I interrupt the state’s incessant stonewalling of my efforts to use public records to track the Buffalo Billion program to report some progress.
Cuomo administration officials, for more than a year, refused to release documents related to the selection of LPCiminelli to develop SolarCity’s sprawling plant in South Buffalo.
The SUNY Research Foundation and the Fort Schuyler Management Corp. went to great lengths to thwart my efforts to obtain records under the state Freedom of Information Law, as I documented in December.
Alain Kaloyeros and his associates at Fort Schuyler wouldn’t budge when the state Committee on Open Government issued a legal opinion in March that rejected their position that they aren’t subject to the FOI Law. Thus the stonewalling continued.
Their intransigence left Investigative Post little choice but to take Fort Schuyler to court, which we did on May 18 when we filed what’s known as an Article 78 petition. We did so with the moral and financial support of our partners at WGRZ. Essentially, we asked that a state Supreme Court judge rule on whether Fort Schuyler was subject to the FOI Law.
Then, and only then, did Kaloyeros and his crew budge.
Very quietly, they posted the documents we had requested a year earlier on their website. Without informing us, of course. I came across the records as I was wrapping up a story on the state’s lack of transparency involving the Buffalo Billion that published June 21 and 22 in newspapers across upstate.
The records show, among other things, that LPCiminelli’s proposal was ranked the best among three finalists for the work.
Posting of the documents took away our grounds for suing, so on July 17, we withdrew our legal action.
“Taxpayers should hail this victory in which a small, independent news organization stood up to the Cuomo administration and got it to back down from its lawless efforts to hide public records,” of said David Cay Johnston, president of Investigative Post.
We won the battle. But the larger issue – whether Fort Schuyler is subject to the FOI Law – is unresolved. That’s a battle for another day.
I can only speculate as to why Kaloyeros and Fort Schuyler relented and coughed up the records. But I can’t help but think they wanted to avoid a court case because it could have started a domino effect.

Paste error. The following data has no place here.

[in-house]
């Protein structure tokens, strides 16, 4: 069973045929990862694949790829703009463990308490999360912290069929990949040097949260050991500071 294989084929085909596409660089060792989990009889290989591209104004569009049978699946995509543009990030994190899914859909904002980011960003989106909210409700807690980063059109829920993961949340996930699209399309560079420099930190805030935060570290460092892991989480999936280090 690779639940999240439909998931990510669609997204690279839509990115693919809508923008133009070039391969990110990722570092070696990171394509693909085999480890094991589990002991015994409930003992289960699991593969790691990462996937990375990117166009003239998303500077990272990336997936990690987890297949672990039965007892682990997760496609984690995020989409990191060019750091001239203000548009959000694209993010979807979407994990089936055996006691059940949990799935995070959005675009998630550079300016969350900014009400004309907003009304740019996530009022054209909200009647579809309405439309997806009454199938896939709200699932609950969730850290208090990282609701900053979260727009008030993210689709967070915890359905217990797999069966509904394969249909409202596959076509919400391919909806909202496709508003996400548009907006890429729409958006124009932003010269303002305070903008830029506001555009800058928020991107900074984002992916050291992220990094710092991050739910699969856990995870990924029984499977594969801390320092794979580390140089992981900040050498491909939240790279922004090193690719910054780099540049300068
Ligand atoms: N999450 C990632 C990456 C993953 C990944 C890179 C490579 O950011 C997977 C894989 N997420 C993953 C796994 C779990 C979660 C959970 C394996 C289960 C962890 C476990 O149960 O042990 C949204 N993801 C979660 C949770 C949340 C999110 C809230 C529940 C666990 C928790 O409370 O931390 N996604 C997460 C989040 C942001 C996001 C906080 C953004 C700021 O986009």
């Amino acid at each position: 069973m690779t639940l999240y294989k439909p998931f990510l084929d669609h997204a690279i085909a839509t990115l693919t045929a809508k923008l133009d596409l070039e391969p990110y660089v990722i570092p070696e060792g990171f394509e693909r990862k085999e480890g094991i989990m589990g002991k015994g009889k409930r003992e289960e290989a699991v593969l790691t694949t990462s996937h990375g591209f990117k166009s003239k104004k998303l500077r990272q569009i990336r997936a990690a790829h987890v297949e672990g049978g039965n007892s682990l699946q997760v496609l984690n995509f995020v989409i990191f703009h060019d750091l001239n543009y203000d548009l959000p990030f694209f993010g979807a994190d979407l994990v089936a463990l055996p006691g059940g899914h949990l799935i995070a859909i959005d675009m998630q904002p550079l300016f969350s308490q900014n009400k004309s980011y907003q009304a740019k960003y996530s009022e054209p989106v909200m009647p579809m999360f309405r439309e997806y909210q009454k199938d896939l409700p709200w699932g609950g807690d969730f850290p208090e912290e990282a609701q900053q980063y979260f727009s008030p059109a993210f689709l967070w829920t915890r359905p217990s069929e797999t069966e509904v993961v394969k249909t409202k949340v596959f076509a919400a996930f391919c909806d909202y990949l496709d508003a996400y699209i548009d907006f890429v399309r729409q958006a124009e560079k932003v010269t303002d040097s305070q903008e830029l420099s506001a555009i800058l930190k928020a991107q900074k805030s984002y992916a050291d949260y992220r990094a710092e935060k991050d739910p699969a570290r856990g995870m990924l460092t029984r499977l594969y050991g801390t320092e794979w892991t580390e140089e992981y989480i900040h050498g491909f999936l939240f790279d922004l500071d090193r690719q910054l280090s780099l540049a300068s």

You see, Kaloyeros also controls a similar non-profit agency, the Fuller Road Management Corp., which the state has used to build nano-technology facilities in the Albany area. The last thing Kaloyeros wants to risk is a court ruling that could lead to Fuller Road being forced to open its books.
Like I said, my speculation.
The Empire State Development Corp. has contracted with Fort Schuyler to develop facilities in Buffalo to accommodate SolarCity, Albany Molecular Research Inc. and IBM. That means many, but not all, Buffalo Billion records can be obtained via FOI through from ESD, which is clearly subject to the law.
Problem is, ESD under Howard Zemsky is dragging its feet in responding to FOI requests I submitted In February, March and April. It’s provided only a sliver of the documents I’ve requested.
Curiously, some of records I’ve requested have been subsequently posted on Fort Schuyler’s website. With the good stuff redacted, of course.
For example, in February I requested Fort Schuyler’s contract with LPCiminelli to develop the SolarCity plant. Some relevant documents were subsequently posted at Fort Schuyler’s website – but all references to how much LPCiminelli is getting paid have been redacted. Here’s one example.
Many other documents we’ve requested from ESD have not been released. They include procurement policies, invoices that show how much developers and subcontracts are getting paid, and quarterly reports detailing the degree to which minority employees and contractors are involved in the construction.
There’s a clear pattern involving both ESD and Fort Schuyler. They fail to voluntarily release Buffalo Billion documents. They do so only under pressure from Investigative Post – be it FOI requests, stories or legal action – and often after redacting key information.
Yet folks like Kaloyeros and Zemsky insist they’ve been transparent, which is, of course, nonsense.
We at Investigative Post are determined to follow the money, and that requires demanding transparency. We’ll continue to press our case with ESD, Fort Schuyler and any other state development agencies that attempt to shield their spending of tax dollars from public scrutiny.
by Jim Heaney, editor of Investigative Post